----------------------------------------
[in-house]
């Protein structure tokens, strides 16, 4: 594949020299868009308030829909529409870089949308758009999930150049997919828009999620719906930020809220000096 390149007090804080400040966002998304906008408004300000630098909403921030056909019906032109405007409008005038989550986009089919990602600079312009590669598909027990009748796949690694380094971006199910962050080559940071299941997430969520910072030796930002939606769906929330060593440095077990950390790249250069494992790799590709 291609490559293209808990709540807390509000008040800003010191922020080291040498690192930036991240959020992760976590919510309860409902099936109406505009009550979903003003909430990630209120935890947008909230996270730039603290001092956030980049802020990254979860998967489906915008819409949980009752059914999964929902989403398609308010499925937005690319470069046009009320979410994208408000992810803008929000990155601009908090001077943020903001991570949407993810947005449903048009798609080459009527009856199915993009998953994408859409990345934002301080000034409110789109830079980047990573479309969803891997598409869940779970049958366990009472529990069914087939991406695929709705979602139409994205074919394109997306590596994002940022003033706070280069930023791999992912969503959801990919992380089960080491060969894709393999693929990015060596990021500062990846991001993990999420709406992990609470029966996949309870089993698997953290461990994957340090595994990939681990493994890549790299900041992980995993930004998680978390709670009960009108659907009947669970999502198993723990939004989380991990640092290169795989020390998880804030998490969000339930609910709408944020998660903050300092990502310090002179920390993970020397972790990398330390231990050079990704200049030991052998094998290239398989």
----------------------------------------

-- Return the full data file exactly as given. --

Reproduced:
[in-house]
């Protein structure tokens, strides 16, 4: 594949020299868009308030829909529409870089949308758009999930150049997919828009999620719906930020809220000096 390149007090804080400040966002998304906008408004300000630098909403921030056909019906032109405007409008005038989550986009089919990602600079312009590669598909027990009748796949690694380094971006199910962050080559940071299941997430969520910072030796930002939606769906929330060593440095077990950390790249250069494992790799590709 291609490559293209808990709540807390509000008040800003010191922020080291040498690192930036991240959020992760976590919510309860409902099936109406505009009550979903003003909430990630209120935890947008909230996270730039603290001092956030980049802020990254979860998967489906915008819409949980009752059914999964929902989403398609308010499925937005690319470069046009009320979410994208408000992810803008929000990155601009908090001077943020903001991570949407993810947005449903048009798609080459009527009856199915993009998953994408859409990345934002301080000034409110789109830079980047990573479309969803891997598409869940779970049958366990009472529990069914087939991406695929709705979602139409994205074919394109997306590596994002940022003033706070280069930023791999992912969503959801990919992380089960080491060969894709393999693929990015060596990021500062990846991001993990999420709406992990609470029966996949309870089993698997953290461990994957340090595994990939681990493994890549790299900041992980995993930004998680978390709670009960009108659907009947669970999502198993723990939004989380991990640092290169795989020390998880804030998490969000339930609910709408944020998660903050300092990502310090002179920390993970020397972790990398330390231990050079990704200049030991052998094998290239398989």